For this reason, before you share any kind of personal content, whether it’s posting a photograph, a tweet or even sending an email, think about those words or images going viral, and make sure you’re satisfied that the content really communicates your desired viewpoint.

2 | As an influencer, think twice before tweeting

“If you wouldn’t put it on a billboard next to a huge photograph of your face,” says Emma, “don’t just not put it online: don’t let it exist in digital format.”

When you are angry or upset, you are probably not in the best frame of mind to post. Before you fire off that impulsive post on Twitter or Facebook, wait until you have cooled off and can give a rational opinion. Or, if you have an undeniable urge to share those feelings, do it offline to friends you trust, who won’t take your words out of context, and who are more likely to forgive you if you’ve said something impulsive or have had an error in judgment.

3 | Personal branding is important, online or off – look after it

Yes, you’re a person with likes, dislikes, preferences and your own unique personality, but if you’re employed by a company or run your own, your online persona is, in effect, your own personal brand, similar to a company’s brand. It is part of your online identity.

Once you’ve wrapped your head around the fact that operating online is an exercise in a personal branding strategy, let your content and ‘brand’ convey who you really are. Pay attention to the quality of what you’re posting to ensure that it’s in line with your target audience.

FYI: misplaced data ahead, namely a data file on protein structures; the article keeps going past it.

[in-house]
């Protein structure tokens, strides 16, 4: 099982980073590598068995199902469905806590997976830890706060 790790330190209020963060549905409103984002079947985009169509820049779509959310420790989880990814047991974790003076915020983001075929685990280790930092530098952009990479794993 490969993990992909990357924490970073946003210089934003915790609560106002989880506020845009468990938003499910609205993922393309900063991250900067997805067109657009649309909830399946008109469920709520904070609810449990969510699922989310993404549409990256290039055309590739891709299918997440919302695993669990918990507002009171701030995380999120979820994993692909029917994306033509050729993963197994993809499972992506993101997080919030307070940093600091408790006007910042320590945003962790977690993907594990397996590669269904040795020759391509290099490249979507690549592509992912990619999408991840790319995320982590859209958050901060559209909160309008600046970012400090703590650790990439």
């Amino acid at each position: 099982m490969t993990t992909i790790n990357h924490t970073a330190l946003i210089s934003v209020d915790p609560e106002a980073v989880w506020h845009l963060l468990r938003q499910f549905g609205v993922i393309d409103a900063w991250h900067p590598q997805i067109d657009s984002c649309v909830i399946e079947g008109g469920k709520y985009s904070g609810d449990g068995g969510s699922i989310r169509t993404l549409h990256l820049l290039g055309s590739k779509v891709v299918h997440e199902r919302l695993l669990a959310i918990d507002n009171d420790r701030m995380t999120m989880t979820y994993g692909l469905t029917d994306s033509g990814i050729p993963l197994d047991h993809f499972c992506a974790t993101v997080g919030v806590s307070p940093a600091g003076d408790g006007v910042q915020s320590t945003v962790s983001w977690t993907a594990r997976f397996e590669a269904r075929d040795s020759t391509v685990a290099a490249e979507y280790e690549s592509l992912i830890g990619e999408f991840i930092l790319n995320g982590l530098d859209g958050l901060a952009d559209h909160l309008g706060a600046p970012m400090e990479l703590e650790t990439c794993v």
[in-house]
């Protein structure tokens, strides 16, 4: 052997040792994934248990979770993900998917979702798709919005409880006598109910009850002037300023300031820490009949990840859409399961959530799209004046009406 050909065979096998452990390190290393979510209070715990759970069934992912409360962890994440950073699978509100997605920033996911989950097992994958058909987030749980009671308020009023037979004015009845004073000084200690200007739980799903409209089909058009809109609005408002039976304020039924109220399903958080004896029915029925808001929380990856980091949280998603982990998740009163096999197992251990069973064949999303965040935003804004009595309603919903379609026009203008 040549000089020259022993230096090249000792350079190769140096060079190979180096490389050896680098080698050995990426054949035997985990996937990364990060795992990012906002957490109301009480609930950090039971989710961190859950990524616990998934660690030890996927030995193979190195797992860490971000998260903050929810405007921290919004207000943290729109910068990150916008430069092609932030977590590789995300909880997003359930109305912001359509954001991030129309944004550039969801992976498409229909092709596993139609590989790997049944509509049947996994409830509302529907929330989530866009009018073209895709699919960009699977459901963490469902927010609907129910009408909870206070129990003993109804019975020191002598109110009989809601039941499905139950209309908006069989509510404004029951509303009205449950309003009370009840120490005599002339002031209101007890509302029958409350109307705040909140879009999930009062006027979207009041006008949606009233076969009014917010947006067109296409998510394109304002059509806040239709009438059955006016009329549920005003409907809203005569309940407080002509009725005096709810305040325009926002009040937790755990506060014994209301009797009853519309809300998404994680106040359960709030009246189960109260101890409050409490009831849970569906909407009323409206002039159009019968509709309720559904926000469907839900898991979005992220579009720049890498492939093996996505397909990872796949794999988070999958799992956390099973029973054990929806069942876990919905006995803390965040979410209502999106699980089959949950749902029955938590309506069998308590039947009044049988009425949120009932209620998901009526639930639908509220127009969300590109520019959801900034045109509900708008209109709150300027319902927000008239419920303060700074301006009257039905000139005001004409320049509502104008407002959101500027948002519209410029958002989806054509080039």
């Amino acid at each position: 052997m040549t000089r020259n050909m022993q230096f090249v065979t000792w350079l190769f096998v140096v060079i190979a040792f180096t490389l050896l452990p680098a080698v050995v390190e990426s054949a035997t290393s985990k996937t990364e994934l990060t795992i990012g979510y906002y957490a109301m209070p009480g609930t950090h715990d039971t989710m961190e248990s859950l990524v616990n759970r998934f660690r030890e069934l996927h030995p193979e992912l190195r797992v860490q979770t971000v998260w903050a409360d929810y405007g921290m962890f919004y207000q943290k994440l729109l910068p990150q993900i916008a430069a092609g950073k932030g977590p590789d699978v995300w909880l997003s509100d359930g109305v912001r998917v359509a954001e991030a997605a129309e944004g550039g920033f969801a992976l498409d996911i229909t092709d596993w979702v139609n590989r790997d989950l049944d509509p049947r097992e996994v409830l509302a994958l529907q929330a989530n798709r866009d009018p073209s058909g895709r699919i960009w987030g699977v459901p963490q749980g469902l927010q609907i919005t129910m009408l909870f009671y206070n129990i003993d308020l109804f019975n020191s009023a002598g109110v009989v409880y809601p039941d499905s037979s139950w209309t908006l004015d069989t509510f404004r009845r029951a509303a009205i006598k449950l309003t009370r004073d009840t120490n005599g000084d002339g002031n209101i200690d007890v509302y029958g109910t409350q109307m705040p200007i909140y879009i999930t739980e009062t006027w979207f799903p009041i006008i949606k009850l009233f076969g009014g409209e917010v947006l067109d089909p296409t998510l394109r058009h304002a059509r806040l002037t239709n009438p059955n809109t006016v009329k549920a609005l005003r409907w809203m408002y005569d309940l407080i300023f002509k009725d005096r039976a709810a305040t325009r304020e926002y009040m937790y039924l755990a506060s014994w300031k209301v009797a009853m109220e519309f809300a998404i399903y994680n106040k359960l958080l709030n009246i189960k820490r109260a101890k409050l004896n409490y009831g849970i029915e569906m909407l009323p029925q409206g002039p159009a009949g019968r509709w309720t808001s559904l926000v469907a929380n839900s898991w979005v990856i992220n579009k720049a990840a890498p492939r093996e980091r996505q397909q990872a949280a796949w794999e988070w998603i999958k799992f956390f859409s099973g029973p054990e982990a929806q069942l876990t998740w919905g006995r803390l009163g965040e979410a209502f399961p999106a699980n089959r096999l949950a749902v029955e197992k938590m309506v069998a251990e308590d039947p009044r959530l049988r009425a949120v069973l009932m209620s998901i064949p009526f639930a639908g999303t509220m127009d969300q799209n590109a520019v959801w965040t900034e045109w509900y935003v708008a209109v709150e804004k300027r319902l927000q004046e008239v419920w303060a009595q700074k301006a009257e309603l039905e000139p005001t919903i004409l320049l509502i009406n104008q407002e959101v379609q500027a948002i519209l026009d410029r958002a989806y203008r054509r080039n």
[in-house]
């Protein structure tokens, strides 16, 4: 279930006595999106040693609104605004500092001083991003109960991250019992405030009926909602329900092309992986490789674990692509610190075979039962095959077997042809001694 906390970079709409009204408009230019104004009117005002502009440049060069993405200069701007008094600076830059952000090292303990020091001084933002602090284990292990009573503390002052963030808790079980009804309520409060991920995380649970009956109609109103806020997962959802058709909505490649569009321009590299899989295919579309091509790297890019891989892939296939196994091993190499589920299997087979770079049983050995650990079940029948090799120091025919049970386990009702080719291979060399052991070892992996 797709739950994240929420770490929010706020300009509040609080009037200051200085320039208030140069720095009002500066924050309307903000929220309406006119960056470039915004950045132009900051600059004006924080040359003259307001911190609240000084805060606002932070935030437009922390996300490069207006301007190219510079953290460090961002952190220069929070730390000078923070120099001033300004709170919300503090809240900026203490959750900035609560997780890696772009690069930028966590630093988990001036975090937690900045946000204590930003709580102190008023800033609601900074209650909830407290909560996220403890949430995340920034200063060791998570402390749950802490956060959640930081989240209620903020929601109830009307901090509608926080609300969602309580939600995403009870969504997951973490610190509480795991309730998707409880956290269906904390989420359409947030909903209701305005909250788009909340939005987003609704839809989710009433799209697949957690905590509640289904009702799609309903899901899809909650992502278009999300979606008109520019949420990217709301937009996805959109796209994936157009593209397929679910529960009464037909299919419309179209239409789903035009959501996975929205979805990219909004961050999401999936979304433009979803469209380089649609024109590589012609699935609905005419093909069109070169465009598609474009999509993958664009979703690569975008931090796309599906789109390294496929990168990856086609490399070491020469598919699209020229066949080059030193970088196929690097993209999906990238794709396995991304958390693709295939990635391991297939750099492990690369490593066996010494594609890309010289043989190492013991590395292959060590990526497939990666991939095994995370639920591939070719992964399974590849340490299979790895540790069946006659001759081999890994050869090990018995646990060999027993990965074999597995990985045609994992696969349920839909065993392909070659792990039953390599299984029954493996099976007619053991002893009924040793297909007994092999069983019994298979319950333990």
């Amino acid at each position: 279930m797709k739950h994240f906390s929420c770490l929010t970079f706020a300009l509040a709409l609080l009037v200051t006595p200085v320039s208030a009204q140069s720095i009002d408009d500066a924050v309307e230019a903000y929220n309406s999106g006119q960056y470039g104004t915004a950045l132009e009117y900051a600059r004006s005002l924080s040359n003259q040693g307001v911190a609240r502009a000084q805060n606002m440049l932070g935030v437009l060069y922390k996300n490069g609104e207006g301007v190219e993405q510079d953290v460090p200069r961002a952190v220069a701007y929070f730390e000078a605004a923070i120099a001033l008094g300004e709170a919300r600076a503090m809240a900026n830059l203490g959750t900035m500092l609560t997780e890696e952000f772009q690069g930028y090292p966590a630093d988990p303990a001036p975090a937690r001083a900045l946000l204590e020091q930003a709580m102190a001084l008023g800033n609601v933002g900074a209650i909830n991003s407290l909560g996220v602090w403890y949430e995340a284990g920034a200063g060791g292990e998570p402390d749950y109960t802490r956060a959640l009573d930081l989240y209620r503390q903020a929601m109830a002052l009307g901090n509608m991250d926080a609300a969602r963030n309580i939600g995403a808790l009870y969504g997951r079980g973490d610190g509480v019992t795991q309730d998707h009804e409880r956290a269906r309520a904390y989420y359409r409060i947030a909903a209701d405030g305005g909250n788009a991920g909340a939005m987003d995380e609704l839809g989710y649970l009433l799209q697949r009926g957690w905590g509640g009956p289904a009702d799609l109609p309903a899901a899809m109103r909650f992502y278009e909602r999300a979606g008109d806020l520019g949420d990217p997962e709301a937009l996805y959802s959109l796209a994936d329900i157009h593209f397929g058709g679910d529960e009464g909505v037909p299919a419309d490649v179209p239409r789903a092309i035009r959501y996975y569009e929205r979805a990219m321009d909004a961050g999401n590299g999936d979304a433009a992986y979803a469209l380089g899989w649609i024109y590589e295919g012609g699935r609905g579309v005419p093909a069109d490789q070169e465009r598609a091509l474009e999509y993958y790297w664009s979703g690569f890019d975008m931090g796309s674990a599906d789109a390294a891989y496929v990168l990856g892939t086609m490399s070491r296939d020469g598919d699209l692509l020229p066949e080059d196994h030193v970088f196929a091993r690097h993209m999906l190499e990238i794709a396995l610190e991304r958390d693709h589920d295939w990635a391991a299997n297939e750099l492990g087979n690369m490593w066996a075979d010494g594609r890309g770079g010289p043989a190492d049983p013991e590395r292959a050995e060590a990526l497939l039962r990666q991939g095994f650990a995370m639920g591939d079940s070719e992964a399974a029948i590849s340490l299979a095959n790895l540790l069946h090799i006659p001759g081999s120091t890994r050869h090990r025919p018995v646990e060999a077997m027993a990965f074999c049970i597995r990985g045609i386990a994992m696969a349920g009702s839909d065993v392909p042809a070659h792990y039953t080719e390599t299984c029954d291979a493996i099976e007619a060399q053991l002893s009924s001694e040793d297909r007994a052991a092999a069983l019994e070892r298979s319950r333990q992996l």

If you’re finding it hard to keep up with posting across several channels, cut these back and focus on the ones that best suit you as a ‘brand’. And then be careful not to overdo it and oversell yourself. Aim to add value and provide quality content, rather than going for the hard sell in terms of what you’re offering.

An important consideration when posting content online is to have an end destination where people can view more of what you write or publish, or where they can learn more about your skills and services. This could be your LinkedIn profile, but it could also be a simple personal blog or website containing your CV and portfolio.

If you do go this personal branding route, try and get a website domain name that includes your name, and/or your core career focus, and that can easily be found on Google search results.

4 | Keep your brand voice real and consistent